Woolworth’s Sustainability Report: CO2, Water Intensity Jump 9%, 22%
Australia-based retailer Woolworths’ carbon intensity increased 9 percent year-on-year following last year’s 8 percent decline, according to the company’s latest sustainability report.
The company’s carbon intensity increased from 881 metric tons of CO2e per million Australian dollars revenue in 2011 to 962 in 2012. In 2010, Woolworths emitted 956 metric tons of CO2e per million Australian dollars revenue.
The report did not give a reason for the increase in carbon intensity, nor for a similar increase in energy intensity. Over the year the company’s energy intensity increased 10.8 percent, from 3,325 Gj per million Australian dollars of revenue in 2011 to 3,685 in 2012.
Total carbon emissions in Australia and New Zealand were 4.09 Mt, remaining static for a third straight year. Woolworths’ emissions from facilities totaled 3.34 Mt in 2012, which is a 2.3 percent reduction in emissions compared to the previous year.
The company’s emissions were 16.5 percent below “business-as-usual projections” – an estimate of the company’s emissions if it did nothing to combat CO2 emissions – the report says.
Woolworths says it has more than 100 active energy efficiency projects, addressing areas of refrigeration, air conditioning, lighting and general power. Company divisions Supermarkets Australia, BIG W, Dan Murphy’s, BWS, Petrol and Dick Smith all benefit from these initiatives, the report says.
The company’s “Project CO2,” which focuses on the refrigeration fit-out in new stores and existing store refurbishments, is Woolworths’ main initiative aimed at delivering reductions in energy use, carbon emissions and operational costs for supermarkets. Improved lighting plans for Supermarkets, BIG W and Dan Murphy’s include selective use of LED lights and T5 fluorescent lamps, the report says.
Two photovoltaic systems at the company’s Petrol division sites in Hume and Belconnen in the Australian Capital Territory generated 80,269 kWh, reducing carbon emissions by 86 tonnes – the same as taking 20 cars off the road, the report says.
With innovation in load planning, network optimization and the predominant use of biodiesel made from waste materials, the Woolworths-owned logistics fleet has achieved a key sustainability target, reducing carbon emissions per carton delivered by 25.6 percent – although the report did not say over what time period. Some 99.8 of the Australian car fleet has converted to diesel and hybrid vehicles, the report says.
Woolworths’ water intensity increased 22 percent year-on-year from 560 kiloliters per million Australian dollars in 2011 to 685 in 2012. Woolworths’ Australian supermarkets used an estimated 2.08 gigaliters of water. Again, the report did not give a reason for the increase in water intensity.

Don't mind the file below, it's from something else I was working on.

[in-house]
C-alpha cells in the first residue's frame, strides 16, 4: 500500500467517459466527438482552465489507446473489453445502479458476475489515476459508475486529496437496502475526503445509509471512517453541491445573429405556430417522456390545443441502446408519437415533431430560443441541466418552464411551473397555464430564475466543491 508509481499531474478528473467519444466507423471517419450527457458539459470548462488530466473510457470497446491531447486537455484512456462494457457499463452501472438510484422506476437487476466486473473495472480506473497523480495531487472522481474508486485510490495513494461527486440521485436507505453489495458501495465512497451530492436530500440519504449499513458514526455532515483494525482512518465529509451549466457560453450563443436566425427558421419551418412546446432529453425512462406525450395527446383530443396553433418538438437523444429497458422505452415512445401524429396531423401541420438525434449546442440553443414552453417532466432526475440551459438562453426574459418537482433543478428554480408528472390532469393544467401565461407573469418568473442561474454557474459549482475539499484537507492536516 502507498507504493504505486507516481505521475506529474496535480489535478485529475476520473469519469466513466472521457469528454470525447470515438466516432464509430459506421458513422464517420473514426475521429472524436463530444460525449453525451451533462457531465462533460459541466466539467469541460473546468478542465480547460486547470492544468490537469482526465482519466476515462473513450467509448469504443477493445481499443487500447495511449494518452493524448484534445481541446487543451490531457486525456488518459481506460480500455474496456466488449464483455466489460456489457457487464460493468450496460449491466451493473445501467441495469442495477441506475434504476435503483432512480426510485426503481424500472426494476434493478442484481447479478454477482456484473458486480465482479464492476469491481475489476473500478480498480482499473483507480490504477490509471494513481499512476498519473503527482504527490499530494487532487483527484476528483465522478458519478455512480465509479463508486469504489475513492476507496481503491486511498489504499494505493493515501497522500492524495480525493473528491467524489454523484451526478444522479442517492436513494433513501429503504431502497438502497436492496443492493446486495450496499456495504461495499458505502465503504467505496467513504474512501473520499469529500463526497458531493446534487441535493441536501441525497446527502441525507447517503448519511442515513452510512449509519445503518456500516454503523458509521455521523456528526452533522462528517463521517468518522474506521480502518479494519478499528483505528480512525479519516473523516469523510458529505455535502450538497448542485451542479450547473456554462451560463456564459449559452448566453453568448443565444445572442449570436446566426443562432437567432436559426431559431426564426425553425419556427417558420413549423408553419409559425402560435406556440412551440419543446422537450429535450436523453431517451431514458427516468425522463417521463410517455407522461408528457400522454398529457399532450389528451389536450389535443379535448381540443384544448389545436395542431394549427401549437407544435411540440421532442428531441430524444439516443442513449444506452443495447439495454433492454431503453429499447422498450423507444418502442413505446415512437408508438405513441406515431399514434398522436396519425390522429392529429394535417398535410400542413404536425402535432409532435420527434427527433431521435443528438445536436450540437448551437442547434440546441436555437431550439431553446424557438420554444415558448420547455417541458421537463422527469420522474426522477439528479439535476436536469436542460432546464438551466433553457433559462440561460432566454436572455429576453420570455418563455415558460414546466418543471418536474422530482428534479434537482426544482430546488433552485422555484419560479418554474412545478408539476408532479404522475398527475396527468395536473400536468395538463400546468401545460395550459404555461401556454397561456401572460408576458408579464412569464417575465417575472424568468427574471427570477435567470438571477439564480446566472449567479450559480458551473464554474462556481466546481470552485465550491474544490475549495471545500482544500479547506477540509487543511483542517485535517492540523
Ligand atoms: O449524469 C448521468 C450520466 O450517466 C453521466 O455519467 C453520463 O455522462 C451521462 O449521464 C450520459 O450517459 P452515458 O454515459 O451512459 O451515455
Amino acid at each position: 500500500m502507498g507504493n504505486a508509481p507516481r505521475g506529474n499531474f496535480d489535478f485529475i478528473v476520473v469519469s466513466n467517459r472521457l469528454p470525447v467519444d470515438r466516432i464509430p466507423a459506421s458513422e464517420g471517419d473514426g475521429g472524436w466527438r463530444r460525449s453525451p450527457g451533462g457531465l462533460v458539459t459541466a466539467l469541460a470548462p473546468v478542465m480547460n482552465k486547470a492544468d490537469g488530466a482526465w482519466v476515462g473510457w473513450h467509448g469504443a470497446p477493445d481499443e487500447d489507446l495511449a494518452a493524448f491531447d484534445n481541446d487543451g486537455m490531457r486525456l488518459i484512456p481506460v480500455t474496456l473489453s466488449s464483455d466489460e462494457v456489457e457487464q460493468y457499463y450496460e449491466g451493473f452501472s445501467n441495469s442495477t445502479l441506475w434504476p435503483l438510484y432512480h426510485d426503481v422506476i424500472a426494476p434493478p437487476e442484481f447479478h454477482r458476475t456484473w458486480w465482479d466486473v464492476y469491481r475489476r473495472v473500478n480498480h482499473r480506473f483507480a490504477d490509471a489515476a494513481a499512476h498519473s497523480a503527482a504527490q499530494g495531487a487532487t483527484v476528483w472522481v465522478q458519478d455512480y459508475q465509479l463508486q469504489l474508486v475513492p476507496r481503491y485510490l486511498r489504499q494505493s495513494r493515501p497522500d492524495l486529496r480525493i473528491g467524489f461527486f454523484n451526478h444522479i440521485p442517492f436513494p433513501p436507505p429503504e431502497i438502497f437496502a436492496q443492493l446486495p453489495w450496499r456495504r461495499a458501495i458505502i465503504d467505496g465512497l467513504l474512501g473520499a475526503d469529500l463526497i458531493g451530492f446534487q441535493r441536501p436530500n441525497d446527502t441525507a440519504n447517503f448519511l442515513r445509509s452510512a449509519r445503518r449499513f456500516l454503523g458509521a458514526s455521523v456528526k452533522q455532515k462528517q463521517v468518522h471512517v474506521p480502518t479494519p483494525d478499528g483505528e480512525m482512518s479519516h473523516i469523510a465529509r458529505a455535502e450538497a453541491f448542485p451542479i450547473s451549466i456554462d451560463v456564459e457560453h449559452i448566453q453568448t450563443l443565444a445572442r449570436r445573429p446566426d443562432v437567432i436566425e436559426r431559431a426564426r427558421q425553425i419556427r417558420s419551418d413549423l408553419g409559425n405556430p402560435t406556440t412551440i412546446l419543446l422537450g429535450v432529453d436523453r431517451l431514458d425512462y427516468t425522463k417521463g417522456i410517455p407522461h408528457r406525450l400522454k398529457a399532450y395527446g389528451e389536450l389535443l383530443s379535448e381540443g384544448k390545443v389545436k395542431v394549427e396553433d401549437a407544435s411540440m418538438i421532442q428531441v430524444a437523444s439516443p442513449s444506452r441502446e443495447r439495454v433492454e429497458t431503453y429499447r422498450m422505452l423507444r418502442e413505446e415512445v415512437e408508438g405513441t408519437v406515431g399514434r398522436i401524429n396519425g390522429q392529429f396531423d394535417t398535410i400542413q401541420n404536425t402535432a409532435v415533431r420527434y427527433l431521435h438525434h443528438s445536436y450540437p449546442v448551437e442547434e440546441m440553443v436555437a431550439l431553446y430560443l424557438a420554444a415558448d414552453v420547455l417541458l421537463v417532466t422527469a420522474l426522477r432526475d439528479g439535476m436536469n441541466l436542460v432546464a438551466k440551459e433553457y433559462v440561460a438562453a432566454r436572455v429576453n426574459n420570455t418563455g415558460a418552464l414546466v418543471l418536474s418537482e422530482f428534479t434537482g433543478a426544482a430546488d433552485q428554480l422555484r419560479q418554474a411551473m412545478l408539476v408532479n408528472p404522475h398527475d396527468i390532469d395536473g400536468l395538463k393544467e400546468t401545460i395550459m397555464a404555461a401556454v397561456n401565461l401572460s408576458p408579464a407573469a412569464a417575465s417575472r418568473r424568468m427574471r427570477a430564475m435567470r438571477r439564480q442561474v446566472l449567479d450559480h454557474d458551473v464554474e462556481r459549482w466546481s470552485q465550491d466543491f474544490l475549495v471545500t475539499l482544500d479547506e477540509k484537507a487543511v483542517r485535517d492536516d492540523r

Water is used throughout the company’s business but is “more material” to Woolworths’ supply chain, where it depends on Australian farmers for reliable supplies of fresh food, the report says.
Woolworths’ Fresh Food Future program, in partnership with Landcare Australia, has funded projects that have improved water efficiency and the understanding of water usage in food production. Bratasha Farm, in Queensland, has been a supplier to Woolworths since its establishment almost two decades ago and currently supplies various vegetables through a hydroponic system. Funding from the program enabled the installation of a water storage tank and water treatment technology. Water will now be reused two or three times at the site, saving an estimated 7 million liters, and fertilizer use is expected to be reduced by 30 to 40 percent, the report says.
The company’s waste intensity dropped around 4.5 percent from 45 metric tons per million Australian dollars of revenue in 2011 to 43 metric tons in 2012. Waste to landfill from Supermarkets Australia, BIG W and PEL reduced by 16.7 percent, the report says.
Strategies employed to reduce waste include improved ordering systems and stock rotation aimed at preventing food going out of date. The company also tries to discounting blemished produce or products with damaged packaging to generates sales rather than waste. Furthermore, partnerships with food banks and local food charities, and diversion programs to composting and waste to energy facilities, have diverted a total of 6,713 metric tons of food waste from landfill in Australia, the report says, although it doesn’t say over what time period.
In total for 2012, the company diverted 8,391 metric tons of food waste and 204,817 metric tons of recyclable material from landfill.
For Environmental Leader’s coverage of Woolworths’ 2011 report click here.
Energy Manager News
- ERC: Price Benchmark Trends Week Ending April 29, 2016
- There’s Nothing More Sacred Than Coal in Coal Country. Ask Hillary Clinton
- Xcel Energy Files to Refund $15M to Colorado Electric Customers
- New Retail Marketplace, MassEnergyRates.com, Launches in the Bay State
- Will Utilities Lease Rooftops of Commercial Buildings for Solar Power Generation?
- Price of Carbon Credits Rises In Europe, Which is a Good Thing
- SCTE, ISBE Join Villanova’s RISE Forum
- Unico Using EnerNOC Platform